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Where No One Has Gone Before

Image by Jessie Hodge via Flickr

A long-time collaborator and renowned expert in Buddhist philosophy and contemplative studies, John Dunne joins the Center for Healthy Minds as a new faculty member and professor of East Asian Language and Literature, bringing religious and historical perspectives to further our understanding of the mind and well-being.


You’re no stranger to the Center. What early projects did you work on with Center Founder Richard Davidson?

Richie and I hit it off, and he asked if I would come to the lab and just visit. When I got there, part of what really intrigued me about some of those early visits was working with people like Buddhist monk Matthieu Ricard and Mingyur Rinpoche, the Tibetan Lama. It was a puzzle of trying to understand some very specific features of contemplative practices in ways that from the Buddhist perspective, we don’t quite think about them, especially from a behavioral perspective.

We began studying something well-known in psychology called the “startle response,” or a person’s reaction to an unexpected stimulus such as a burst of air to the face. We wanted to learn whether these meditators had the same response as people who don’t meditate, or if they would show something else. Those empirical questions gave me a totally new window into understanding Buddhist practices.

The excitement and the curiosity of looking at the practices in this new, fresh way made our collaboration incredibly fruitful. And one of the great things about empirical research is you always get some kind of answer to your questions, even if the answer is just, “You’re confused!”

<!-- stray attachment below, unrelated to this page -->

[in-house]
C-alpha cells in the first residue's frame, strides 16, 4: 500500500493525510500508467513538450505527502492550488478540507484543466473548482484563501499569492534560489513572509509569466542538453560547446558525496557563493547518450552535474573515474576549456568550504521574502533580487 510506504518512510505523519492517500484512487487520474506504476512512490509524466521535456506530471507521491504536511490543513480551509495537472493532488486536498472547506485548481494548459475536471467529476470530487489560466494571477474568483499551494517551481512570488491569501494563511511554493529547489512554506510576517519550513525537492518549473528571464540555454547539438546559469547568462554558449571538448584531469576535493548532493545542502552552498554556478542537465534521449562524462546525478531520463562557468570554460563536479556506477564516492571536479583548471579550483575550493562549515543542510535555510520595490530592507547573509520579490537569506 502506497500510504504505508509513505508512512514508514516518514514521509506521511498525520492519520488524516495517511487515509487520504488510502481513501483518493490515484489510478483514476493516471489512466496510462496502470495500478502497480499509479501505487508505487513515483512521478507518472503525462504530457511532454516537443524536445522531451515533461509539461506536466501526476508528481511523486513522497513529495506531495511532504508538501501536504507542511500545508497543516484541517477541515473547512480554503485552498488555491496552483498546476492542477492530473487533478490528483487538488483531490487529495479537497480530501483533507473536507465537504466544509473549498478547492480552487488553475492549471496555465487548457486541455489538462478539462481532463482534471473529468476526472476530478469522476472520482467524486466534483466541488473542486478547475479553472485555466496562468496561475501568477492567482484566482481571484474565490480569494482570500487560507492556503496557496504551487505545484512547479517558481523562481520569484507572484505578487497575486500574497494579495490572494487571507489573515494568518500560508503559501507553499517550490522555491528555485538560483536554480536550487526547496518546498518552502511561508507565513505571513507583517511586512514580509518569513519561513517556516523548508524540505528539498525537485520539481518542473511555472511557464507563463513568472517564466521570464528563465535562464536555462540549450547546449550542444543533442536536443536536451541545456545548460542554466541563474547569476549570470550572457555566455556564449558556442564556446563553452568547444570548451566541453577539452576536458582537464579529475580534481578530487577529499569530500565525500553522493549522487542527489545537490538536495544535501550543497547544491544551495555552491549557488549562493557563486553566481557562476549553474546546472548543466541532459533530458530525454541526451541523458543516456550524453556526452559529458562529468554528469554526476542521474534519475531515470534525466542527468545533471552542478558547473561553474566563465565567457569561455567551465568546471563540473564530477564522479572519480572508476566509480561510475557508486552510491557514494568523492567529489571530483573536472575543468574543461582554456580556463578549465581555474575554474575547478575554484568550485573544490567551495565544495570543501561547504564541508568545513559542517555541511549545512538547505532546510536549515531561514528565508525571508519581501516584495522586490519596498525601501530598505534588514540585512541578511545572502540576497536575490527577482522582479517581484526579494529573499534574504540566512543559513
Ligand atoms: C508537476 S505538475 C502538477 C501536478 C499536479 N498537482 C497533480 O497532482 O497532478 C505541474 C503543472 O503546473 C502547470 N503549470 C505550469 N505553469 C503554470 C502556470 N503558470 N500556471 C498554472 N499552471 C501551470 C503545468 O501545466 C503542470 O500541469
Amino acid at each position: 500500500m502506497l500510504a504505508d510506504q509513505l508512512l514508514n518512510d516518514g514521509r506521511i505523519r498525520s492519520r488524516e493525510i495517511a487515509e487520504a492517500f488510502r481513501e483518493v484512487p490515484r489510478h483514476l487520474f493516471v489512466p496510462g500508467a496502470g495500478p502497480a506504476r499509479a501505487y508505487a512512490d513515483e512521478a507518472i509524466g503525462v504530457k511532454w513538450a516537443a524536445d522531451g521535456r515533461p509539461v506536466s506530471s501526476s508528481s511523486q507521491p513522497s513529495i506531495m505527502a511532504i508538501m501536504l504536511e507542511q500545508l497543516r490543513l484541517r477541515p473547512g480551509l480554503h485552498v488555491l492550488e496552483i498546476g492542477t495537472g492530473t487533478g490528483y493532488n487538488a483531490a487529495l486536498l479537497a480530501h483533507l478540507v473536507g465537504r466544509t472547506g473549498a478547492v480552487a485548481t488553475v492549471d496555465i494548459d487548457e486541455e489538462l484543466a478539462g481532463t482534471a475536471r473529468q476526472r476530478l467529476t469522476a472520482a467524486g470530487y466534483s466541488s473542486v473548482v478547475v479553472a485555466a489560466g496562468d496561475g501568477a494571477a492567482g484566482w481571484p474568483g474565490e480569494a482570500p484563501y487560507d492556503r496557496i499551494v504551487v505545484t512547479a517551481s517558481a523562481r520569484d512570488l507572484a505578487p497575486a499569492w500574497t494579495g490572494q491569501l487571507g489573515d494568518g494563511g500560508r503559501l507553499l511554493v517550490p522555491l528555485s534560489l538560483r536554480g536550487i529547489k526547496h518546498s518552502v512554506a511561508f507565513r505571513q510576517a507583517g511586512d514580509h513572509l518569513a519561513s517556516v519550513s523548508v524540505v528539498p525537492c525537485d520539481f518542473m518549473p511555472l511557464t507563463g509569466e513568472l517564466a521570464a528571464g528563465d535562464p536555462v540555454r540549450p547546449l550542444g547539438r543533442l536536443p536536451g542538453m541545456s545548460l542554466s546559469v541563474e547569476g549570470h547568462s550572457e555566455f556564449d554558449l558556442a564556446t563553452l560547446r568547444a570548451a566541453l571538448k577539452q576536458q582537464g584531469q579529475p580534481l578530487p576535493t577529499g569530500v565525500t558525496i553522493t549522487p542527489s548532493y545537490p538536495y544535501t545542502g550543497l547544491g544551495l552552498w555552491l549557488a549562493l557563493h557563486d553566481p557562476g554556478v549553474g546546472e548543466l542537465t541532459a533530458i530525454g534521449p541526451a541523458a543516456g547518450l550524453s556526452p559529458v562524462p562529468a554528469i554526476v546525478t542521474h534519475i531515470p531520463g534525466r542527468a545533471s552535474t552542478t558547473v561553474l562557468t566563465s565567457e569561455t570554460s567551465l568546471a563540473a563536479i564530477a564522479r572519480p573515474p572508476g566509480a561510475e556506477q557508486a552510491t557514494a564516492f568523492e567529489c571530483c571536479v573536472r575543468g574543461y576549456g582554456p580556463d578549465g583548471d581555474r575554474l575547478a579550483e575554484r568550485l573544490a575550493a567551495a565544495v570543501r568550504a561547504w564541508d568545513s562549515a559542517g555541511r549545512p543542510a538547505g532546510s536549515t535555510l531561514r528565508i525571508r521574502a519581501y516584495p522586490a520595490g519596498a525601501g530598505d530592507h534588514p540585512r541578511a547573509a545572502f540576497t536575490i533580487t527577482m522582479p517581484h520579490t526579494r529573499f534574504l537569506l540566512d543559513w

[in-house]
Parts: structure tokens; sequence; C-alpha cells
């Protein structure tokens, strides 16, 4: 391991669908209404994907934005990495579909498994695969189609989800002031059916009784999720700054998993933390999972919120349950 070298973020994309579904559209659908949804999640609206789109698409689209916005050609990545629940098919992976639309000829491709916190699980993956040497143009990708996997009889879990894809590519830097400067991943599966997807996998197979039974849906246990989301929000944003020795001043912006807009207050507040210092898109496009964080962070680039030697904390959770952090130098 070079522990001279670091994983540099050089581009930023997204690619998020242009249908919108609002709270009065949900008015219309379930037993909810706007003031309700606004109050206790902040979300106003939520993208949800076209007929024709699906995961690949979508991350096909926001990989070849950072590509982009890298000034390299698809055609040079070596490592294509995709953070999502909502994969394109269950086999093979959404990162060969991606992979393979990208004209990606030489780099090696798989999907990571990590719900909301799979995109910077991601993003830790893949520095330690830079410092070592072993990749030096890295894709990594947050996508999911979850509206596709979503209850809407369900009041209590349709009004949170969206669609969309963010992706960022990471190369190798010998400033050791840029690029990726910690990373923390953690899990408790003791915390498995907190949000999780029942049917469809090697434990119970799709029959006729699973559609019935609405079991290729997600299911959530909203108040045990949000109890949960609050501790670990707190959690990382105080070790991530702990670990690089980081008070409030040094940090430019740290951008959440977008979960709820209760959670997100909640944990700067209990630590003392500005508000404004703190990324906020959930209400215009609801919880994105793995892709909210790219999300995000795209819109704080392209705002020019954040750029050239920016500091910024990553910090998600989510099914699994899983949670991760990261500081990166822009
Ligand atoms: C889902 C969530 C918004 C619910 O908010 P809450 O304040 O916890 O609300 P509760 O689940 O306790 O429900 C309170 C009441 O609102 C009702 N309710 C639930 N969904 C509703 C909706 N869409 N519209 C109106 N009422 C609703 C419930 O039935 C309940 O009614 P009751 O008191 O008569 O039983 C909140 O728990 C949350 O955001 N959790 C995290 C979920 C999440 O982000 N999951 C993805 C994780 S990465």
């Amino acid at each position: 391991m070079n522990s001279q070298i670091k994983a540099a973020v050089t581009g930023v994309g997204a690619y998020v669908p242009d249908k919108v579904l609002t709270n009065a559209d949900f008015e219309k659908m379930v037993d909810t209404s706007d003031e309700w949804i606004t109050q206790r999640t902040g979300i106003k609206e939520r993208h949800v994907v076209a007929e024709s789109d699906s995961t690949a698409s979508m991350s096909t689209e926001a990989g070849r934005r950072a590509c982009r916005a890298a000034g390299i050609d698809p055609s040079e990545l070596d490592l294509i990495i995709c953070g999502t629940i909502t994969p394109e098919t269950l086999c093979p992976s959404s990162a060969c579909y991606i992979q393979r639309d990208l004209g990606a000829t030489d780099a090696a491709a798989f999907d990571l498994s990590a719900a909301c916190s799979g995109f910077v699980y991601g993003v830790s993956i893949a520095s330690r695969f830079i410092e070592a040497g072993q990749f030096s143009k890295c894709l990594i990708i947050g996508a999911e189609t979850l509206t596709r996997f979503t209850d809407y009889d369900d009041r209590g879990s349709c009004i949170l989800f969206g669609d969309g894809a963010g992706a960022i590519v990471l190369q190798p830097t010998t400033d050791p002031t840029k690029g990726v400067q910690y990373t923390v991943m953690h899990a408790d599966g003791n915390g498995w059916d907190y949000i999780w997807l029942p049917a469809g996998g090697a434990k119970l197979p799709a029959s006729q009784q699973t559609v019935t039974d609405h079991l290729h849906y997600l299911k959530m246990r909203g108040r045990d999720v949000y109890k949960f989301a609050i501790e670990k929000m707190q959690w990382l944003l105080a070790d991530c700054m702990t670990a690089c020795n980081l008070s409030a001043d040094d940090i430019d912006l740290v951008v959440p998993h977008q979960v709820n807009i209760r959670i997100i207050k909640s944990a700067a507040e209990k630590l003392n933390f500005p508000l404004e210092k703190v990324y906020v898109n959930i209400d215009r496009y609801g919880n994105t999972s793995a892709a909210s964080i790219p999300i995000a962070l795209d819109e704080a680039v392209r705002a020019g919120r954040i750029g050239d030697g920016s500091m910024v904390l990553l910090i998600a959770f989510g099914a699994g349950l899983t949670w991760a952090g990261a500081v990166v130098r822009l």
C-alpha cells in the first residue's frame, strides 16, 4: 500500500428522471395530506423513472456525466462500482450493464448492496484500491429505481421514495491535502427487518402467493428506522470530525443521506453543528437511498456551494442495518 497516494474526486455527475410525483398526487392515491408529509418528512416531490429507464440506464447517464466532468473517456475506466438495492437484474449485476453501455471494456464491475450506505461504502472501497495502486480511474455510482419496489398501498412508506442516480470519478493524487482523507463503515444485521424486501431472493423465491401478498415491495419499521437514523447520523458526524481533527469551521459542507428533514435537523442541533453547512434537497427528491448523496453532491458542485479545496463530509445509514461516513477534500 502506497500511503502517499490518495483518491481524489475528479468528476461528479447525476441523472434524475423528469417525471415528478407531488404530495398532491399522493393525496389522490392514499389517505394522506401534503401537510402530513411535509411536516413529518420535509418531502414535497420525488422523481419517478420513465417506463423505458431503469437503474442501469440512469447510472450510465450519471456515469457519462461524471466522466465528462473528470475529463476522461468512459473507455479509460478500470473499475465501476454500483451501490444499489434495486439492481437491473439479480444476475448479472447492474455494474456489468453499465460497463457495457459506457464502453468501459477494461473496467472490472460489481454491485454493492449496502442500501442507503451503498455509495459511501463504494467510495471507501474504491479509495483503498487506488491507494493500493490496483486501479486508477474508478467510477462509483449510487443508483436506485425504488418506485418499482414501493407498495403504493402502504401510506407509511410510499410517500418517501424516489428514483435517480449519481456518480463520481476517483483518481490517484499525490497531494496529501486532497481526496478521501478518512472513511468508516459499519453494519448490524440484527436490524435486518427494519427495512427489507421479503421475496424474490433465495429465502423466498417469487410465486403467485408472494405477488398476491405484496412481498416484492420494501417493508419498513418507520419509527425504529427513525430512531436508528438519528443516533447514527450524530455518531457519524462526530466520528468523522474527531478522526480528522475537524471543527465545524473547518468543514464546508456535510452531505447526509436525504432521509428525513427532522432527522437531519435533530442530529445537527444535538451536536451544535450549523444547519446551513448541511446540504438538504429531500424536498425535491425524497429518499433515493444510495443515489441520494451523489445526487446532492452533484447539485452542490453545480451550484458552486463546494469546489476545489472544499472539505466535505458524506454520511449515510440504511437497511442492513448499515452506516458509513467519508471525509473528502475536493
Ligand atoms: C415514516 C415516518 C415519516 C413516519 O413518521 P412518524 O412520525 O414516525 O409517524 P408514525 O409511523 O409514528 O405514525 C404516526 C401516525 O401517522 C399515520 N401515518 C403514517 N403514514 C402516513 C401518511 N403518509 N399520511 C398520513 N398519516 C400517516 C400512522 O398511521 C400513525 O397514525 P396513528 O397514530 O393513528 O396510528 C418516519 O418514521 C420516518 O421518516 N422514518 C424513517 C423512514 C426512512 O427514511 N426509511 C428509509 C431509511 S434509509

You try it out, and even when you discover that you’re wrong, there are great opportunities for learning. That’s a key feature of science, and that’s what helps us understand how those practices are operating. In the very early days, everyone would sit around a table just trying to puzzle through some basic questions, mostly in English, but sometimes in Tibetan. It felt like we were uncovering new territory – “Going where no one has gone before,” as they say in Star Trek.

"One of the obstacles in the study of meditation practices is the assumption that they’re all the same."

John Dunne

What are the advantages of studying the impact of contemplative practices from a Buddhist tradition specifically?

People practicing often experience the same protocol in principle. There can be a lot of variation, even within traditions, but if you’re careful enough, you’re going to find practitioners are engaged in very similar practices. And that’s important, especially in science when you want to standardize and exclude interfering factors. One of the obstacles in the study of meditation practices is the assumption that they’re all the same. So scientific publications, until pretty recently, did not specify exactly which practice they were talking about. Today, we’re beginning to speak about meditation practices in the plural, and not assume that we’re studying “meditation,” as if all practices were the same.

The term “mindfulness” has gone mainstream, and some have joked about its popularity, labeling it “McMindulness.” How does the entire history of contemplative practice play into the conversation?